Sin of irrelevance

Greenwashing occurs when a company makes environmental claims that are not important or relevant to consumers looking for environmentally friendly products. For example, a makeup brand may advertise a lipstick as cruelty-free, but fail to address the excessive packaging waste or the use of non-sustainable palm oil derivatives in their formulations. By focusing on a minor eco-friendly aspect, companies divert attention from broader sustainability concerns.

Consumers should consider the entire lifecycle of a cosmetic product. Look for brands that go beyond a single sustainability claim and address multiple aspects such as recyclable or biodegradable packaging, ethical sourcing of ingredients, and commitment to reducing their carbon footprint. By choosing brands that take a holistic approach to sustainability, consumers can support companies that genuinely prioritize the environment.​

Lesser of two evils

It occurs when brands compare their products to alternatives that are considered more harmful. For example, a skincare brand may market their product as a "safer" alternative to traditional cones, even if their own formulation still contains potentially harmful ingredients. By positioning themselves as the better option, companies create a positive perception while overlooking their own sustainability shortcomings.

You should carefully check product claims and ingredient lists. Look for brands that prioritize ingredient transparency. Consider brands that have a commitment to sustainable packaging and environmental initiatives. By supporting brands with a holistic approach to sustainability, you can make more environmentally conscious choices.

Which Cosmetic Intrigue: The art of hiding vice behind virtuous beautytruth to choose to hide a lie ?
Cosmetic Intrigue: The art of hiding vice behind virtuous beauty

Sin of vagueness

It is easy to spot it when companies use terms like "natural," "organic," or "clean" without providing clear definitions or transparent information about their product formulations and sourcing. For instance, a skincare brand may claim to offer "natural" products, but without specifying the percentage of natural ingredients or providing certifications to support their claim.

To avoid falling for the sin of vagueness in the cosmetic industry, you should look for brands that provide detailed ingredient lists and transparent information about their sourcing and manufacturing processes.


While not a legal offense (for now at least, we are in 2023), greenwashing can mislead consumers, influencing potentially misguided choices. Major companies often employ tactics like emphasizing a single natural ingredient while downplaying the overall composition of their products.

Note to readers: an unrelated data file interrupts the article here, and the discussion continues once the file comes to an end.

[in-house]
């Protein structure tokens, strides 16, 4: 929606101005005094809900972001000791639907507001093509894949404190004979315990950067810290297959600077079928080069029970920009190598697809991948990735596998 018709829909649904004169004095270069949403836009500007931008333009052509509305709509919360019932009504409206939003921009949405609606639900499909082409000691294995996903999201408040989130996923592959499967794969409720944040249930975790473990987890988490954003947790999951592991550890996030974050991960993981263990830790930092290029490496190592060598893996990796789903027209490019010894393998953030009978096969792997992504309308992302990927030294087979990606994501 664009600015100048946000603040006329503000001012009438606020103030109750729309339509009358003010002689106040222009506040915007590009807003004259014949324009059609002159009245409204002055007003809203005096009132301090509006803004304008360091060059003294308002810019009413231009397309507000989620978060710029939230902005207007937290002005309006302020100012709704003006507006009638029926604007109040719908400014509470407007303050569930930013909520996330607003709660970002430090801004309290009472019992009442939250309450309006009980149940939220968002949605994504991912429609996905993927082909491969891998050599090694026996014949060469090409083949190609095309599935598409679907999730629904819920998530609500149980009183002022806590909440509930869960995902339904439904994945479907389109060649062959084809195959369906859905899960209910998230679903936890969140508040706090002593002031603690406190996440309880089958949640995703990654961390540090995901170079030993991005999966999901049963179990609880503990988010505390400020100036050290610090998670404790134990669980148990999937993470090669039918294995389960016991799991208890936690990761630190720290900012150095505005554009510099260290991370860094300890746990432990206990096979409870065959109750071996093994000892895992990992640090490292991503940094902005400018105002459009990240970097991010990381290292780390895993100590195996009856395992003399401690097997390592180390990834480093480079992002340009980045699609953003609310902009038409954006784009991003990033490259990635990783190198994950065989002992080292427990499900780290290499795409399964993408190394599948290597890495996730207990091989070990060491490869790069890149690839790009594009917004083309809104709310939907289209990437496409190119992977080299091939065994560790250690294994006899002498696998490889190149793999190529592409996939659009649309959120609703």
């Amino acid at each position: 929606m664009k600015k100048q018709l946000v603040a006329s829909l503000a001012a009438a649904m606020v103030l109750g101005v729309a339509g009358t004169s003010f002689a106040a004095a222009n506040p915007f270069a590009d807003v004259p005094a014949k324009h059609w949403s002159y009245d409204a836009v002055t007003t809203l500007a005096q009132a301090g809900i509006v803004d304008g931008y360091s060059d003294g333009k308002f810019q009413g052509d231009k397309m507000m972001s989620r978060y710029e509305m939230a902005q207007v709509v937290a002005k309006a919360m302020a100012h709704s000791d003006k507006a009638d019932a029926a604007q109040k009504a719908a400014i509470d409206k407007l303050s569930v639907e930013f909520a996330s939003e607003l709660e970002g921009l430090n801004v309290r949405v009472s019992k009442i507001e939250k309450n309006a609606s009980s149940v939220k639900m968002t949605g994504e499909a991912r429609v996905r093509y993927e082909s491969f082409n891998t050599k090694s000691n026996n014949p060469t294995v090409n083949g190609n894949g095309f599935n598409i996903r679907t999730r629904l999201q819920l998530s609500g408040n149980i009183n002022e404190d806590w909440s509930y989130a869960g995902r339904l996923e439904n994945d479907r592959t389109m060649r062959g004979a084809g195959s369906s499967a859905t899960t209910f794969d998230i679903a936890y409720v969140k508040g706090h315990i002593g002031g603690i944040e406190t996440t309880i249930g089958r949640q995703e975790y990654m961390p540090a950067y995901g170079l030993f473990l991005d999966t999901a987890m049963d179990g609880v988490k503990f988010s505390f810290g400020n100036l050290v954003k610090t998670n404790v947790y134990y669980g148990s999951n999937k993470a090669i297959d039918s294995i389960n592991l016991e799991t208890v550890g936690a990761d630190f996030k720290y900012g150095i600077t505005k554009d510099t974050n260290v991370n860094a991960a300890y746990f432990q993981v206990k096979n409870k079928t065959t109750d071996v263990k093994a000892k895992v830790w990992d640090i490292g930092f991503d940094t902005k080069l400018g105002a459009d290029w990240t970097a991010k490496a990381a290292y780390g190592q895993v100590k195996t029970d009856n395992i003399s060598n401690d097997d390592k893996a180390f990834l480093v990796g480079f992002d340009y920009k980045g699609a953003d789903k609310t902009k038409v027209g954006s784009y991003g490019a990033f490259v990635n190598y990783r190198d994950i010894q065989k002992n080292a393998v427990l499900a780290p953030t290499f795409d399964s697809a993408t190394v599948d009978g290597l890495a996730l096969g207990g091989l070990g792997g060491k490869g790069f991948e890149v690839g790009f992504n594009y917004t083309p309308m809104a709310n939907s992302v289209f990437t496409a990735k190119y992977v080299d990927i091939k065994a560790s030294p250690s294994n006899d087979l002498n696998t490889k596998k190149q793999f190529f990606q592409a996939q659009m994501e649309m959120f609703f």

It's crucial to recognize that these claims are not necessarily false but are carefully crafted to spotlight specific products aspects. This article underscores the alarming reality that large companies may not prioritize consumer health, contributing to the surge in issues like cancer and hormonal imbalances, potentially linked to harsh chemicals in household and beauty products.

To make informed decisions, readers are urged to reaD ingredient lists. Soon, new legislations on green claims are expected to be released for all products sold in Europe, aiming to alleviate consumer confusion and enhance overall product transparency


  • Manvi & Sharma, Ashok & Jain, Vinamra. (2019). GREENWASHING: A Study on the Effects of Greenwashing on Consumer Perception and Trust Build-Up.

  • Shen, Li & Patel, Martin. (2010). Life Cycle Assessment of man-made cellulose fibres. Lenzinger Berichte. 88: 1–59.


  • Seksan Papong, Pomthong Malakul et al. Comparative assessment of the environmental profile of PLA and PET drinking water bottles from a life cycle perspective, Journal of Cleaner Production, Volume 65, 2014, Pages 539-550, ISSN 0959-6526

  • Daniel Maga, Markus Hiebel, Nils Thonemann, Life cycle assessment of recycling options for polylactic acid, Resources, Conservation and Recycling, Volume 149, 2019, Pages 86-96, ISSN 0921-3449

  • Rezvani Ghomi E, Khosravi F et al, The Life Cycle Assessment for Polylactic Acid (PLA) to Make It a Low-Carbon Material. Polymers (Basel). 2021 Jun 2;13(11):1854